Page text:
58. Oxtail soup

59. Piccalilli

66. Roast beef and Yorkshire pudding (with gravy)

67. Pickled onions

68. Cock-a-leekie soup

69. Rabbit and Hare

70. Bread sauce (this is an acquired taste. Very strange for Greeks to get used to. But now I’ve come to actually love it, & I include it every year in my Christmas lunch menu).

71. Cauliflower cheese

72. Crumpets

73. Rice pudding (not really British, this. But excellent all the same).

74. Bread and butter pudding (perfect comfort food).

75. Bakewell tart

76. Kendall mint cake

77. Summer pudding

78. Lancashire hot pot

79. Beef Wellington

80. Eton mess

81. Neeps and tatties

82. Pimms

83. Scampi

84. Mint sauce

85. English strawberries and cream

86. Isle of Wight garlic

87. Mutton

88. Deep fried whitebait with tartare sauce

89. Angels on horseback

90. Omelette Arnold Bennett

91. Devilled kidneys

92. Partridge and pheasant

93. Stew and dumplings

94. Arbroath smokies

95. Oyster loaves

96. Sloe gin

97. Damson jam

98. Soda bread

99. Quince jelly

100. Afternoon tea at the Ritz

…So there you have it. I’m actually playing with the idea of compiling a Greek 100 very soon!

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Here I am again…

It’s been more than 2 months since I’ve updated my blog… they say images are stronger than words, so you can easily tell what the reason behind my disappearance is!

I thought long & hard about what I should do with my blog. For a while of course, after the birth of my boy, I just put the whole thing on the back burner. Those of you who have kids know very well how those first couple of months are with a new baby: there’s no time to take a shower or even to have a coherent thought, let alone to update a blog! I initially found it shocking how much of a difference there was between my previous life (before-baby) and my current one (after-baby).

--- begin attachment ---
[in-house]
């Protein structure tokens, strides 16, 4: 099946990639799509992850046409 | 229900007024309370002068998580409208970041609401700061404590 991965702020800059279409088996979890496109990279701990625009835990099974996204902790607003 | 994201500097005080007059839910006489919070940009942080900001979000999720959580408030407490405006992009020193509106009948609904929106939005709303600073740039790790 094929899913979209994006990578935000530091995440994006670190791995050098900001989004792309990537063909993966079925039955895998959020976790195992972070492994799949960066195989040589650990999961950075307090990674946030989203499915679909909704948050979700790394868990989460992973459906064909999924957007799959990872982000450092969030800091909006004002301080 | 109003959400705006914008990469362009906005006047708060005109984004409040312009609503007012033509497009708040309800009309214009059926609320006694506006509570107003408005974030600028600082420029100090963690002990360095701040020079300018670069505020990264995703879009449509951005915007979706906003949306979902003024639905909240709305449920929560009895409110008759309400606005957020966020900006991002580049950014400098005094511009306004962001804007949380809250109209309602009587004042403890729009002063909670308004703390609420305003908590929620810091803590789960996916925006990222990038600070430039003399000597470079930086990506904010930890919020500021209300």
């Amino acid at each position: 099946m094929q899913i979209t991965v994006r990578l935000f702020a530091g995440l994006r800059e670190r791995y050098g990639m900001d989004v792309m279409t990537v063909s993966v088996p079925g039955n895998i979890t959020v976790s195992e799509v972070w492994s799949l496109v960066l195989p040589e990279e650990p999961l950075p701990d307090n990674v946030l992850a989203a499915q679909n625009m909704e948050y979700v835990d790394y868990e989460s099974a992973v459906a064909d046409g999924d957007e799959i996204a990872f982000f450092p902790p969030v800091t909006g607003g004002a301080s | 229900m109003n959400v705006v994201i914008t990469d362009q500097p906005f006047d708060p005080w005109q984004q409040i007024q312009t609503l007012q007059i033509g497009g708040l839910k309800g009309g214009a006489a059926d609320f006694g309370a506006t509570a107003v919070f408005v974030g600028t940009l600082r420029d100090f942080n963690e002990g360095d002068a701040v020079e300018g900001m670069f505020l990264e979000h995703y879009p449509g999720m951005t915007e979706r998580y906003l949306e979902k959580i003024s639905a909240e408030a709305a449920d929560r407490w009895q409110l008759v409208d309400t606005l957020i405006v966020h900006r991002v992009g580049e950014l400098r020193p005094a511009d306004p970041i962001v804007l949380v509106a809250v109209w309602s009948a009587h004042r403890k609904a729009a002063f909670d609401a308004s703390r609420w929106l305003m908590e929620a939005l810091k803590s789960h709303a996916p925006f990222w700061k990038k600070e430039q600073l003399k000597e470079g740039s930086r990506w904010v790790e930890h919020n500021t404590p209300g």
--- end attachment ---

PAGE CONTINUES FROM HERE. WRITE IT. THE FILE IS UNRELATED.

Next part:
However, my boy is now 2 months (god, how the time passes) & I’m ready for some new blogging adventures, as I’m gradually starting to feel a connection to my previous self & my before-baby life. I’ve thought about the direction I want the blog to go in, and to be honest, achieving my 202 goals just doesn’t seem realistic anymore (particularly the having-to-read-novels-by-authors-like-Dostoevsky bit!) I do want to continue blogging though, so I’ve decided to be realistic & plan something that I can actually achieve within the time frame I’ve set myself. This blog has been, from the beginning, more a food blog than anything else… so what I’ve decided is that I will cut my list in half. I’ll go from the overambitious 202 goals to a more modest 101 goals, concentrating on the food-related ones. I won’t actually delete the non-food-related goals from my blog, since I feel they belong here, & I may feel that I want to write about some of them from time to time. But my main objective will be to focus on goals 102 to 202, all about food! I hope to achieve most of them by the end of the 1001 days, so wish me luck.